Often we attribute meanings to particular events and can get caught in the emotions of the stories we make up. Albert Ellis developed the ABCDE method to help people provide perspective. A is the activating event, B is the beliefs we have about this event, and C is the consequences of holding those beliefs. D is disputation; the opportunity is to look at alternative possible beliefs or meanings to those that we default to. By disputing our default narrative, we open ourselves up to many other possibilities. We then assess the (E) effect of disputation; how do we feel now that we have considered other possible interpretations?


Physical Care
Care of the soul takes more energy in a toxic culture than a positive one. It therefore becomes more important to take care of your body and mind to give you the energy to “fight the good fight”. You will maintain and even develop the capacity to think critically, rather than accept the status quo.


In some toxic cultures, people notice they put on weight or lose fitness after joining the organisation. Often people stay up worrying or find their sleep disturbed. Other people binge eat or drink. In order to mitigate against these, it is important to support your physical body through regular and nutritious meals, exercise, relaxation and good quality sleep.


Your nightly reflection ritual, as well as a mechanism for taking care of your soul, should also enable you to put aside what has happened during the day. You will have a replenishing sleep and wake up fresh the next morning.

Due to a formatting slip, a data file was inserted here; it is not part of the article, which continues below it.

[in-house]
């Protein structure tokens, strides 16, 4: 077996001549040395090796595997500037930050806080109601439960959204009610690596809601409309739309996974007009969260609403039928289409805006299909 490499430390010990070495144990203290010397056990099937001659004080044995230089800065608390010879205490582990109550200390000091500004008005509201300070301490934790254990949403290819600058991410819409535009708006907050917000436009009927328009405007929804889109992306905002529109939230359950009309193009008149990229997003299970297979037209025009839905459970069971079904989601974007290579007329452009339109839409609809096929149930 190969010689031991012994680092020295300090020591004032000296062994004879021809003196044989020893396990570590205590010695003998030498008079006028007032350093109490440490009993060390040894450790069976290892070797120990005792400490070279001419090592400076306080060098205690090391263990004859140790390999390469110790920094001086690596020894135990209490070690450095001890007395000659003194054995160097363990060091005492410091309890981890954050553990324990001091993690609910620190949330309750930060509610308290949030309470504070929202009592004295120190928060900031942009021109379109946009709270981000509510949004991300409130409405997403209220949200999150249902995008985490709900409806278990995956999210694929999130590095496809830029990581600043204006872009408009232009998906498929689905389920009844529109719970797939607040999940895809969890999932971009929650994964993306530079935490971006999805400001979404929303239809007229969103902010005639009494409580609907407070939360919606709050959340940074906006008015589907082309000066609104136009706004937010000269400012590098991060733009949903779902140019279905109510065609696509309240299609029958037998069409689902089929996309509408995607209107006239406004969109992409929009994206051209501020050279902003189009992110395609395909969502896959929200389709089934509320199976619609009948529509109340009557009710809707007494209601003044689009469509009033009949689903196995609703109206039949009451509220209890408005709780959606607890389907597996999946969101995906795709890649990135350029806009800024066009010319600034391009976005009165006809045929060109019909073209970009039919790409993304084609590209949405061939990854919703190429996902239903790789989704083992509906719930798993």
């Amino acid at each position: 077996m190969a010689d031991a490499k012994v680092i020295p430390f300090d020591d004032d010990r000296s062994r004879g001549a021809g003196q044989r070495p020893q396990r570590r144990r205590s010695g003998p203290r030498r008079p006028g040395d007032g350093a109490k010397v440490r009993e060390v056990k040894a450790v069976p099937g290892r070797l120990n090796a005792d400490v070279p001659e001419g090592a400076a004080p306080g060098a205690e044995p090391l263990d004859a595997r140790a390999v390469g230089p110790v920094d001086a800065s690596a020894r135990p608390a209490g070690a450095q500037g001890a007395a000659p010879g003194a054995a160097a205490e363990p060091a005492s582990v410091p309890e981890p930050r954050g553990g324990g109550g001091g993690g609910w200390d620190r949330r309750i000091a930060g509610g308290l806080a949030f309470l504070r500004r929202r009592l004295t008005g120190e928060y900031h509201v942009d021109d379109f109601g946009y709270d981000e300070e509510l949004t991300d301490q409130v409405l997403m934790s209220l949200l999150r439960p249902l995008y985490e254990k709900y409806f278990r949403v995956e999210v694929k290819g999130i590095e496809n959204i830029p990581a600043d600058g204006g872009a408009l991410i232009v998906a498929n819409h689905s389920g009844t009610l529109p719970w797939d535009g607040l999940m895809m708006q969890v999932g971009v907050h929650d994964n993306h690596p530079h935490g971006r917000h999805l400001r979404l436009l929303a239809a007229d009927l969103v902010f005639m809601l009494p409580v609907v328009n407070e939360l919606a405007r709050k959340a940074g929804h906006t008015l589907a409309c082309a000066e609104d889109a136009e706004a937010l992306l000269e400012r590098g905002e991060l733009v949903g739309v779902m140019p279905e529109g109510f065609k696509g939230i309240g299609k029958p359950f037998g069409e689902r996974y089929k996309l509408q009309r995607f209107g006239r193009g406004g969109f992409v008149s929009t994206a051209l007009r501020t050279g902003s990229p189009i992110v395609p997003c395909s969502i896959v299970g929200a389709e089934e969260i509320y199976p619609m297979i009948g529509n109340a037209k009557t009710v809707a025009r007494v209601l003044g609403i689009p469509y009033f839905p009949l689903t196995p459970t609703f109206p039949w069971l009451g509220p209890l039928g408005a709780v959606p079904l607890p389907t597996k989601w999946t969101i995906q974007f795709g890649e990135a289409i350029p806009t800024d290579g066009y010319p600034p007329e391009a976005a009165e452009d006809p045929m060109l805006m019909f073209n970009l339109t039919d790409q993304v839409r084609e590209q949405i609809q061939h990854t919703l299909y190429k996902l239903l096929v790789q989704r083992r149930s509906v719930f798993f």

When your soul is cared for and you are supported with strong physical vitality, your mind can be clearer and more accurately able to perceive right from wrong. This can support you in staying true to your values and ethics through your behavior.


Building a supportive network
Another support can be through relationships with strong and soulful people who can offer you their perspectives on the culture, and your actions and choices within it. Having trusted relationships where you can observe the system objectively has three key benefits:


You do not allow your perspective to become influenced by the culture
You can safely share your concerns and frustrations
You help others to take care of their souls by assisting them to perceive more clearly what is happening and to remember to stay true to their ethics and values

This can be a difficult journey. You may need to continue to behave in a contrary manner to that of the dominant toxic culture. You can also build incredible strength and intrinsic confidence through staying true to what you believe is important.



In the first article in this series, we considered how to identify and navigate through a toxic culture. This article has considered how we look after ourselves through this process. The next article in the series explores what we can actually do to change the culture and help our organisations release the toxicity.